The Times reports that Nadeem had to travel to meet with ICE officers as part of the order of supervision, a process that Michigan Immigrant Rights Center (MIRC) managing attorney Susan E. Reed said understandably made her “quite nervous.” From the earliest months of the previous administration, advocates condemned the rise of “silent raids,” when immigrants, after years of regularly checking in with ICE, began to get detained during their appointments with officials.
Thankfully, Nadeem’s appointment appeared to go fine. Reed told the Times that Nadeem received more good news when she found out that her U-visa application would be sped up. “Ms. Reed said she could not elaborate on how Ms. Nadeem had become eligible for the visa program,” but it’s a special visa that puts undocumented immigrant victims of violent crime who work with law enforcement on a path to legal status. Law enforcement must also provide “certification” as part of that process.
In a video shared by MIRC on Twitter, Nadeem expressed gratitude to her longtime supporters and for policies that helped lead to this week. “Today, I have freedom. I want to express my thanks,” she said. Nadeem “thanks Rev Nathan Dannison, MIRC’s Susan Reed, & all who have helped along the way,” MIRC tweeted. The church had even built a small apartment in the basement of the building in helping to shelter her. “While sanctuary has never been an immigration solution, we celebrate with Saheeda,” MIRC continued. “We appreciate Biden admin’s new approach & will continue to work for a more just system for all immigrants.”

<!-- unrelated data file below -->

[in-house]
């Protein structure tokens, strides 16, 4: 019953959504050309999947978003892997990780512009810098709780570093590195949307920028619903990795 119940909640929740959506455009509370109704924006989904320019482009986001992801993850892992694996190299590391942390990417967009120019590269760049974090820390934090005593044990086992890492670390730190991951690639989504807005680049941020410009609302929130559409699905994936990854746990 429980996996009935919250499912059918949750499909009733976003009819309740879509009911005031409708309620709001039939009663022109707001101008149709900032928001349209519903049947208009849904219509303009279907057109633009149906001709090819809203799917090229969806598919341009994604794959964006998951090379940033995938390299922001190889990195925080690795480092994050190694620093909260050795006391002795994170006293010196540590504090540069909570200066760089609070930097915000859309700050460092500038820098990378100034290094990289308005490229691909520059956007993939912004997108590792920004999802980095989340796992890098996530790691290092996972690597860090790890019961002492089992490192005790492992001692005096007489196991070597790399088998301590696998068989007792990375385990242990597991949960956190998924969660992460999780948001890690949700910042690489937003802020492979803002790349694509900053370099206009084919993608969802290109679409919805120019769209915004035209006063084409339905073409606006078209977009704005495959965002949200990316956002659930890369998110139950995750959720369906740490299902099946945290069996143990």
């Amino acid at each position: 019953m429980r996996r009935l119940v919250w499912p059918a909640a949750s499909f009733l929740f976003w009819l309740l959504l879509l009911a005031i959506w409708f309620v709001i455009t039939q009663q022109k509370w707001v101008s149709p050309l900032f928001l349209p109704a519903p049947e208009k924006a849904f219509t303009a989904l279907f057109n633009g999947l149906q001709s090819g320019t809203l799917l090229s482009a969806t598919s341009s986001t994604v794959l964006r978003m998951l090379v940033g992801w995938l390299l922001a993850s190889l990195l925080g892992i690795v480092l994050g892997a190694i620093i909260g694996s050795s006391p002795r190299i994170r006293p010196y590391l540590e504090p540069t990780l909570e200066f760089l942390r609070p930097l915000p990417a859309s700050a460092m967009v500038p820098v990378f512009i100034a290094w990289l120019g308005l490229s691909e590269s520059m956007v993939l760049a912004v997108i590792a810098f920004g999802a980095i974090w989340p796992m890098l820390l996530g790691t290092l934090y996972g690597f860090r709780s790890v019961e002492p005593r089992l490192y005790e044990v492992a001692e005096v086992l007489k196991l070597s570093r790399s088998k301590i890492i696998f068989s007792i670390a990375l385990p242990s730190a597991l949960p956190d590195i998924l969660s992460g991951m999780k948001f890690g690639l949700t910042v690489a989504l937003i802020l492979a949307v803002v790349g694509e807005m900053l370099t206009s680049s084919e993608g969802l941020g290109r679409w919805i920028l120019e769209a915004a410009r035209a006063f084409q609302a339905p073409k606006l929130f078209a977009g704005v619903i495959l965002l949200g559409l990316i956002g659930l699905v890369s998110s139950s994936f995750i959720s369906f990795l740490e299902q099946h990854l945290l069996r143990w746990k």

While other immigrants have also recently left sanctuary—like Oneita and Clive Thompson, who left sanctuary in Pennsylvania after nearly 850 days—dozens of others remain, including two people in Michigan, the Times said. Despite the good news for Nadeem and the Thompsons, ICE remains a grave danger to immigrant communities overall. In recent weeks, ICE has targeted Black immigrants in particular, assaulting immigrants in detention and deporting others, including infants and children, back to unrest.
Even though ICE’s policy is to generally avoid enforcement actions at “sensitive locations” like churches, its also resorted to other deplorable tactics to terrorize immigrants who have been in sanctuary. Prism’s Tina Vasquez reported late last year that the agency used an “obscure law” to try to impose astronomical fines as high as half a million dollars on a number of people being shielded by churches. ICE did this knowing immigrants would be unable to pay these fines. The goal was emotional terrorism.
“I don’t know how they expect me to pay this fine when I can’t even work legally in this country,” one woman told Vasquez. “Are they trapping me into breaking the law?” Accountability at ICE and protection of immigrant communities needs to begin now, with the knowledge that the Department of Homeland Security (DHS) has wide, established authority to remove the individual threat of deportation from immigrants. The cases of Saheeda Nadeem and Oneita and Clive Thompson have clearly shown that.
“Like so many other immigrants, Saheeda’s legal fight for dignity and permanent protection from deportation continues and we will continue to walk alongside her,” Reed continued, according to MLive. “Auntie Saheeda is a dear person who has done nothing but care for others in our community; she gives us hope. We celebrate with her today, we appreciate the government’s new approach to her case, and we will continue to work for a more just system for all immigrants.”